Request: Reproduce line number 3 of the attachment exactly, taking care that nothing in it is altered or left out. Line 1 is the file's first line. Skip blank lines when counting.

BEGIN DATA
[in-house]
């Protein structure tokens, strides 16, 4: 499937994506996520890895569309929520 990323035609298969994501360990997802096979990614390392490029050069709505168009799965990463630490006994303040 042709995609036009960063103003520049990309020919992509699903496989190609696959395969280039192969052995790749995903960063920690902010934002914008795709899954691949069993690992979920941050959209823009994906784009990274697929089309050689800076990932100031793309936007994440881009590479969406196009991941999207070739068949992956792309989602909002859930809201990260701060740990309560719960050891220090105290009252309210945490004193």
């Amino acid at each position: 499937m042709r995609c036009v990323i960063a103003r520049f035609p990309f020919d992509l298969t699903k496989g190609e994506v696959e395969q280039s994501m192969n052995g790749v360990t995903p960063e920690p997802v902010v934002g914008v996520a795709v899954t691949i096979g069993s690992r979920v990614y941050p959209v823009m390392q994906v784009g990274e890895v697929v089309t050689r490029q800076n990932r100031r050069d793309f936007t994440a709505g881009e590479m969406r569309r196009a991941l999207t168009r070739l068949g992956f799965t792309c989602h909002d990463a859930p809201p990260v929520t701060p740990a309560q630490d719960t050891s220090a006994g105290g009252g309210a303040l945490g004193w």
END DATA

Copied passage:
């Amino acid at each position: 499937m042709r995609c036009v990323i960063a103003r520049f035609p990309f020919d992509l298969t699903k496989g190609e994506v696959e395969q280039s994501m192969n052995g790749v360990t995903p960063e920690p997802v902010v934002g914008v996520a795709v899954t691949i096979g069993s690992r979920v990614y941050p959209v823009m390392q994906v784009g990274e890895v697929v089309t050689r490029q800076n990932r100031r050069d793309f936007t994440a709505g881009e590479m969406r569309r196009a991941l999207t168009r070739l068949g992956f799965t792309c989602h909002d990463a859930p809201p990260v929520t701060p740990a309560q630490d719960t050891s220090a006994g105290g009252g309210a303040l945490g004193w």